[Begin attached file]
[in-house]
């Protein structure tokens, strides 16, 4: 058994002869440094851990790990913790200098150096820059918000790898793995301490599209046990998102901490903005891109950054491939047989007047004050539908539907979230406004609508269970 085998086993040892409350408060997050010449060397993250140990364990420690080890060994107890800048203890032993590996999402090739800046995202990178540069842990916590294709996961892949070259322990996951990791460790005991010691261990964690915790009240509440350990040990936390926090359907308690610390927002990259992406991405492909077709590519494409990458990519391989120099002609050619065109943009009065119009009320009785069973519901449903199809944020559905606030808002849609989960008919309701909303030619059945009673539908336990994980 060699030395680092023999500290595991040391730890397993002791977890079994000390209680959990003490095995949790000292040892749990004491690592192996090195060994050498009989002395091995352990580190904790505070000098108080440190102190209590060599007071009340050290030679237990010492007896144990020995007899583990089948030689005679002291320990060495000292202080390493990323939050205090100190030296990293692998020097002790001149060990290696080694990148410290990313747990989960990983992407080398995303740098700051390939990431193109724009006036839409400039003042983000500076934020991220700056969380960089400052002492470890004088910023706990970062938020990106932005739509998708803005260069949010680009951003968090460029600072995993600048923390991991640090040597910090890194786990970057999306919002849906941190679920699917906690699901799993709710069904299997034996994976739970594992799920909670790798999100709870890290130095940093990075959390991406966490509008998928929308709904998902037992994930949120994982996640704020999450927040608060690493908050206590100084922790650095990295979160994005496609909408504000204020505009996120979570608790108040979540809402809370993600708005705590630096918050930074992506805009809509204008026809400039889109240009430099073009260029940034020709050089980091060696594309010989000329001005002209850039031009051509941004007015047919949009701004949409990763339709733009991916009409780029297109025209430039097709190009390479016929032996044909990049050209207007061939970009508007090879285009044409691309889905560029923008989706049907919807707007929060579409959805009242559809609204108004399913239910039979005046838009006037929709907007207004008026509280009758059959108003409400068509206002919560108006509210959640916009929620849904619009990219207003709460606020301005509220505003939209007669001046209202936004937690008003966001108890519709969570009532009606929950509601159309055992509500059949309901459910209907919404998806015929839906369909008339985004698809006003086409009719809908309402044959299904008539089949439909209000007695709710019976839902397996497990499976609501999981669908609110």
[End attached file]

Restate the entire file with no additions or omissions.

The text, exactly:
[in-house]
């Protein structure tokens, strides 16, 4: 058994002869440094851990790990913790200098150096820059918000790898793995301490599209046990998102901490903005891109950054491939047989007047004050539908539907979230406004609508269970 085998086993040892409350408060997050010449060397993250140990364990420690080890060994107890800048203890032993590996999402090739800046995202990178540069842990916590294709996961892949070259322990996951990791460790005991010691261990964690915790009240509440350990040990936390926090359907308690610390927002990259992406991405492909077709590519494409990458990519391989120099002609050619065109943009009065119009009320009785069973519901449903199809944020559905606030808002849609989960008919309701909303030619059945009673539908336990994980 060699030395680092023999500290595991040391730890397993002791977890079994000390209680959990003490095995949790000292040892749990004491690592192996090195060994050498009989002395091995352990580190904790505070000098108080440190102190209590060599007071009340050290030679237990010492007896144990020995007899583990089948030689005679002291320990060495000292202080390493990323939050205090100190030296990293692998020097002790001149060990290696080694990148410290990313747990989960990983992407080398995303740098700051390939990431193109724009006036839409400039003042983000500076934020991220700056969380960089400052002492470890004088910023706990970062938020990106932005739509998708803005260069949010680009951003968090460029600072995993600048923390991991640090040597910090890194786990970057999306919002849906941190679920699917906690699901799993709710069904299997034996994976739970594992799920909670790798999100709870890290130095940093990075959390991406966490509008998928929308709904998902037992994930949120994982996640704020999450927040608060690493908050206590100084922790650095990295979160994005496609909408504000204020505009996120979570608790108040979540809402809370993600708005705590630096918050930074992506805009809509204008026809400039889109240009430099073009260029940034020709050089980091060696594309010989000329001005002209850039031009051509941004007015047919949009701004949409990763339709733009991916009409780029297109025209430039097709190009390479016929032996044909990049050209207007061939970009508007090879285009044409691309889905560029923008989706049907919807707007929060579409959805009242559809609204108004399913239910039979005046838009006037929709907007207004008026509280009758059959108003409400068509206002919560108006509210959640916009929620849904619009990219207003709460606020301005509220505003939209007669001046209202936004937690008003966001108890519709969570009532009606929950509601159309055992509500059949309901459910209907919404998806015929839906369909008339985004698809006003086409009719809908309402044959299904008539089949439909209000007695709710019976839902397996497990499976609501999981669908609110």